If you can read this, either the style sheet didn't load or you have an older browser that doesn't support style sheets. Try clearing your browser cache and refreshing the page.

(Popular Science)   Someone came up with a shiatty new way to generate electricity   (popsci.com) divider line 25
    More: Cool, electricity, Flushing, hydroelectric dams, transducers, harvests, proof of concepts  
•       •       •

2320 clicks; posted to Geek » on 16 Apr 2014 at 9:57 AM (19 weeks ago)   |  Favorite    |   share:  Share on Twitter share via Email Share on Facebook   more»



25 Comments   (+0 »)
   
View Voting Results: Smartest and Funniest
 
vpb [TotalFark]
2014-04-16 08:16:10 AM
This sounds like it will take care of my tiny green LED needs.  It will probably be fun to unclog too.
 
2014-04-16 09:52:28 AM
Yes, just what we need - electricity grids hooked up to our terlets.

"Goddamn Taco Bell!" *zip* *squat* ZZAPP!!
 
2014-04-16 10:01:32 AM
that won't cause clogging.
 
2014-04-16 10:06:39 AM
That "free" energy is what swirls the water and makes it work. If you extract that energy you will make an already crappy low-flush toilet even crappier.

And the energy is not really free since the water was PUMPED to that location with electricity.

Dumbest. Idea. Ever.
 
2014-04-16 10:24:48 AM
So, with this and TISP from Google, we'll be set right?

/yes..I know it's old
 
2014-04-16 10:34:15 AM
Always ask yourself what that energy was being used for before you start re-purposing it.

If you can extract this energy and use it, then you should be able to lower the amount of water you need to flush to begin with.  Why not just save the energy by not pumping as much water into the toilet?  Well, the common response would be "if you do that, it won't flush as well, and will back up!".

Exactly.  So let's not use that energy to power light bulbs and cause the same farking problem.
 
2014-04-16 10:42:35 AM
24 gallons daily,

Im not saying its not a waste but I call bs on that number.
 
2014-04-16 10:48:45 AM
Yeah, 24 gallons seems like a pretty high estimate.  15 trips to the 1.6 GPF toilets we have these days?  Not even if I was sick.

We already have real hydroelectric plants to extract energy from rain.

What's with these 2-paragraph "articles" at PopSci?  Does someone get paid for that?
 
2014-04-16 10:53:45 AM

Nhojwolfe: 24 gallons daily,

Im not saying its not a waste but I call bs on that number.


Well if you have a family of four it's only 3 or 4 bathroom trips each per day so it's possible.
 
2014-04-16 10:55:58 AM

Nhojwolfe: 24 gallons daily,

Im not saying its not a waste but I call bs on that number.


Pre-1994 residential and pre-1997 commercial flush toilets in the United States typically used 3.4 US gallons (13 L) of water per flush. (wiki)  That makes up large percentage of toilets.  If most people use those, that's about 7 flushes a day, which does seem a bit high.  Now anyone on a low-flow toilet uses far less, as they're only 1.6 gallons per flush.  So unless those people have some sort of medical condition, they're definitely not using 24 gallons.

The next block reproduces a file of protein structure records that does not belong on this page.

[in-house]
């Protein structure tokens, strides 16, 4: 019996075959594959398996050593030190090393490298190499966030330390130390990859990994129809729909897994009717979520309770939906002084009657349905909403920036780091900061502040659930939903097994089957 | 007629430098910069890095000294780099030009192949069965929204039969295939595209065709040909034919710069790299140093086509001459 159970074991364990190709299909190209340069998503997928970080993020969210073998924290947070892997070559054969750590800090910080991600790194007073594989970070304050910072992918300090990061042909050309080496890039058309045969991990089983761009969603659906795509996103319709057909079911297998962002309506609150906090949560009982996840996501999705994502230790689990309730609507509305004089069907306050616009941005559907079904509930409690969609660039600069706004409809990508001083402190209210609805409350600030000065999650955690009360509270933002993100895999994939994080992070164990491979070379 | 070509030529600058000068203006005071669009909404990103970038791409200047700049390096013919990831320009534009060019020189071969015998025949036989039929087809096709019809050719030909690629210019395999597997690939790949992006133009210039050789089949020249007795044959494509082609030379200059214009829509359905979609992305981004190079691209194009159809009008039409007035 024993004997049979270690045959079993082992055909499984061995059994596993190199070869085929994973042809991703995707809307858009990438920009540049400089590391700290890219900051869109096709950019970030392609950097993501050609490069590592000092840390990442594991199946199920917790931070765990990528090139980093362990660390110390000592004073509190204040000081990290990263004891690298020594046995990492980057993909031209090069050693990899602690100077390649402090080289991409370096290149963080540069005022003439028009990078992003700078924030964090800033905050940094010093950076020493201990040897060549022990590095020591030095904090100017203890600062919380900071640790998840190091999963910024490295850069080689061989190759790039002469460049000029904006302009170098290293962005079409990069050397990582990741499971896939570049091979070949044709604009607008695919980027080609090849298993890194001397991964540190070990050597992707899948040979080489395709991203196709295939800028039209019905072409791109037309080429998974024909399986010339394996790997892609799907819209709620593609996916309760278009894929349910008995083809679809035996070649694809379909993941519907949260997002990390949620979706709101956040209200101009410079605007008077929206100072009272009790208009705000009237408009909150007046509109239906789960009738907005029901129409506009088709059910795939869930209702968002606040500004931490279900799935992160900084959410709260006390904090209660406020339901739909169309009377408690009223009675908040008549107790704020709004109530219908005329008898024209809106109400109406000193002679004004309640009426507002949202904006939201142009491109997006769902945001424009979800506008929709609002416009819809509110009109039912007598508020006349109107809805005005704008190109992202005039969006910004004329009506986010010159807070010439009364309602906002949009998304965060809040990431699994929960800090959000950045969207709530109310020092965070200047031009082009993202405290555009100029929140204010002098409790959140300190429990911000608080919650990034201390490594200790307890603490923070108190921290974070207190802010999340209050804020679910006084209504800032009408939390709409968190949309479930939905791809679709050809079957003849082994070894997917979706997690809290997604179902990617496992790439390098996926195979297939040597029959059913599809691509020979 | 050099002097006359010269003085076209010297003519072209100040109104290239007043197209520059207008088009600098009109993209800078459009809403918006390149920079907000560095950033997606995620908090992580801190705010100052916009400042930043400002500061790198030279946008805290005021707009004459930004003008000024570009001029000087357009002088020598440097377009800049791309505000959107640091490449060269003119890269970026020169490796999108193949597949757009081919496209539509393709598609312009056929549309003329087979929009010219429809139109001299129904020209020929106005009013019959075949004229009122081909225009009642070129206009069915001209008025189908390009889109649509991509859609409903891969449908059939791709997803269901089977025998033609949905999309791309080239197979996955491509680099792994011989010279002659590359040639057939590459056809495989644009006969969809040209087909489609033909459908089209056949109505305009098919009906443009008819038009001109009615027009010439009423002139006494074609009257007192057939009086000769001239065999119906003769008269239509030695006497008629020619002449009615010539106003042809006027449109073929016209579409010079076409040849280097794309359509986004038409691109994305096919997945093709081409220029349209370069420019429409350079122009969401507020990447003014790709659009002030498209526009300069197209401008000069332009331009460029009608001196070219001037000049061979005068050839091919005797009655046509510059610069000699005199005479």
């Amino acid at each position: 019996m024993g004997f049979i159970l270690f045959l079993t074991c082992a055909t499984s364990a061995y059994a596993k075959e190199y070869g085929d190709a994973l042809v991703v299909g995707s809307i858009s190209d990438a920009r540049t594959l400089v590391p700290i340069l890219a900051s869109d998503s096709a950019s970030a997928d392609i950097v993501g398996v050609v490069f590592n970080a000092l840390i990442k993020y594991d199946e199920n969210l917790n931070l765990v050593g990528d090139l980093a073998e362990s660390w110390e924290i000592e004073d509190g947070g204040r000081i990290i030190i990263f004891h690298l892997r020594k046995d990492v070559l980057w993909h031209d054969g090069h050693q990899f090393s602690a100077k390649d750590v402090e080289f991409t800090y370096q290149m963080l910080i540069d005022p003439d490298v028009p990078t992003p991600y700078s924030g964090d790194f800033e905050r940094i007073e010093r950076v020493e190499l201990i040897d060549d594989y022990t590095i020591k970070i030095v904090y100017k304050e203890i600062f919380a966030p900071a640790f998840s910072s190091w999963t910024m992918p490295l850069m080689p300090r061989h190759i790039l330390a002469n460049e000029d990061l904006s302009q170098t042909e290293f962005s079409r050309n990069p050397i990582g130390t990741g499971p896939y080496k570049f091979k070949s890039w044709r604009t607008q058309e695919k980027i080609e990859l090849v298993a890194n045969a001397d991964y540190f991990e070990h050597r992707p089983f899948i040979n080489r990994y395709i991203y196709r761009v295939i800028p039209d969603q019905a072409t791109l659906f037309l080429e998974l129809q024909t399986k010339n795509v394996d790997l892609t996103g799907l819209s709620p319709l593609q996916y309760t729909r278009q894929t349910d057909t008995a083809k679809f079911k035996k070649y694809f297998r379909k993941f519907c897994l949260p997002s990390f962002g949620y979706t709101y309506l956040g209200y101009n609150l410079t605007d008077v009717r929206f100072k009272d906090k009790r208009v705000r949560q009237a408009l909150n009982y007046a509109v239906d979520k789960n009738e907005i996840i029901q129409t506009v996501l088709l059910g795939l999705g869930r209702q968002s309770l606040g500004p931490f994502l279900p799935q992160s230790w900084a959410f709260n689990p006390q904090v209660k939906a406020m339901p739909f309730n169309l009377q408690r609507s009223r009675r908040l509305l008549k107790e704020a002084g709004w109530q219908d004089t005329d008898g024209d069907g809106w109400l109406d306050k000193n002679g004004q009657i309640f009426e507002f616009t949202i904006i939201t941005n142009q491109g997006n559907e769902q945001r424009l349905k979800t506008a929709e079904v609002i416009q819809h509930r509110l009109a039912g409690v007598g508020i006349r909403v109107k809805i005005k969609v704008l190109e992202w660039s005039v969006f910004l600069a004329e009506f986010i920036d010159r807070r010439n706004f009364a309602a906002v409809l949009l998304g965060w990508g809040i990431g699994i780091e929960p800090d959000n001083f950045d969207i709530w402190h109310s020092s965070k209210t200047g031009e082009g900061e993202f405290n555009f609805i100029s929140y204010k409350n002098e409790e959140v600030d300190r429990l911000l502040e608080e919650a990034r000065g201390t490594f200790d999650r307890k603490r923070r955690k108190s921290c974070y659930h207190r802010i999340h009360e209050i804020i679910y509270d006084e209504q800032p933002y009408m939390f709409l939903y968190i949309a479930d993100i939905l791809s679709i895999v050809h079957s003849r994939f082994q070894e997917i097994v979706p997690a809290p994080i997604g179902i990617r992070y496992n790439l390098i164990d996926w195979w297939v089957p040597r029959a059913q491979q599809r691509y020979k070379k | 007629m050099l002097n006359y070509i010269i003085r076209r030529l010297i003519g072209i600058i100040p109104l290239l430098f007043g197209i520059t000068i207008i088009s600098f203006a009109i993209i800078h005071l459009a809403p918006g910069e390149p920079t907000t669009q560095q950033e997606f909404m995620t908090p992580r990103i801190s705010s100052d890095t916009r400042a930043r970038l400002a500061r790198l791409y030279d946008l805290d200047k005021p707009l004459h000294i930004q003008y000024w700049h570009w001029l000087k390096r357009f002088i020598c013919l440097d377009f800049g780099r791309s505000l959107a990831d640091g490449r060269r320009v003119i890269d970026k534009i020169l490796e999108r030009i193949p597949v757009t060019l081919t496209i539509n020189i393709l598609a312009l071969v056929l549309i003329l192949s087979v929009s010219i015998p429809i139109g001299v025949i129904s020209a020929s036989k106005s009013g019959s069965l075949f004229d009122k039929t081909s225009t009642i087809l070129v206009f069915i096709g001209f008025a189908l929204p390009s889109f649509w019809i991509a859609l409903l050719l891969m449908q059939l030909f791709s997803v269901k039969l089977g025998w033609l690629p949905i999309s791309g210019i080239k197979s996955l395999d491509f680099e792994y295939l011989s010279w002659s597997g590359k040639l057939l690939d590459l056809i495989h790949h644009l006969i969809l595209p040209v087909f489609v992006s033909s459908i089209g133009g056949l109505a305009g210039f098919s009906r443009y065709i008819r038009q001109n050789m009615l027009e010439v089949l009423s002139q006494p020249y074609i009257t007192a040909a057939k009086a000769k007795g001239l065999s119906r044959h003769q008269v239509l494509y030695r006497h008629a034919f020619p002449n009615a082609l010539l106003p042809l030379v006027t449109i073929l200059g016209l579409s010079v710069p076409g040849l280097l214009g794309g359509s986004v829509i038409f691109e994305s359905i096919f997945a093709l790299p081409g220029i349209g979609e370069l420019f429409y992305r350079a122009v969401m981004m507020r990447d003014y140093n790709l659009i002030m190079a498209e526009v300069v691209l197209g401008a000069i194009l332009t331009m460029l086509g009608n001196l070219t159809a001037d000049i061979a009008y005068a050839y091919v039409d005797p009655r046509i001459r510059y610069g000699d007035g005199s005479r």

For some reason, Popular Science feels that "Good" Magazine is a reliable source for data.
 
2014-04-16 11:02:05 AM

SpectroBoy: Dumbest. Idea. Ever.


Pretty much.
Any time someone discovers some source of "free" energy, they usually just identified an area of wasted energy.

And that's at most.
 
2014-04-16 11:09:45 AM
Who wants daily brownouts?
 
2014-04-16 11:09:53 AM

Khellendros: Nhojwolfe: 24 gallons daily,

Im not saying its not a waste but I call bs on that number.

Pre-1994 residential and pre-1997 commercial flush toilets in the United States typically used 3.4 US gallons (13 L) of water per flush. (wiki)  That makes up large percentage of toilets.  If most people use those, that's about 7 flushes a day, which does seem a bit high.  Now anyone on a low-flow toilet uses far less, as they're only 1.6 gallons per flush.  So unless those people have some sort of medical condition, they're definitely not using 24 gallons.

For some reason, Popular Science feels that "Good" Magazine is a reliable source for data.


Sometimes I have to flush twice when I use the bathroom...
/makes me sound fat
 
2014-04-16 12:23:44 PM
Read the article folks.

The researchers are just focusing on converting the flowing water energy into electricity on a small scale.

It was the journalist who applied it to toilets.

This could work on something like a storm drain, or small villages that get their water source from a higher altitude damn, where high water pressures need to be controlled and lowered along the decent anyway.
 
2014-04-16 12:44:20 PM

plcow: Read the article folks.

The researchers are just focusing on converting the flowing water energy into electricity on a small scale.

It was the journalist who applied it to toilets.

This could work on something like a storm drain, or small villages that get their water source from a higher altitude damn artisan spring, where high water pressures need to be controlled and lowered along the decent anyway.


ftfm
 
2014-04-16 12:51:22 PM

plcow: plcow: Read the article folks.

The researchers are just focusing on converting the flowing water energy into electricity on a small scale.

It was the journalist who applied it to toilets.

This could work on something like a storm drain, or small villages that get their water source from a higher altitude damn artisan artesian spring, where high water pressures need to be controlled and lowered along the decent anyway.

ftfm


rfify
 
2014-04-16 01:44:00 PM

plcow: This could work on something like a storm drain, or small villages that get their water source from a higher altitude damn artisan spring, where high water pressures need to be controlled and lowered along the decent anyway.


I only get my water from artisan springs, not some lame mass-market spring.
 
2014-04-16 01:56:40 PM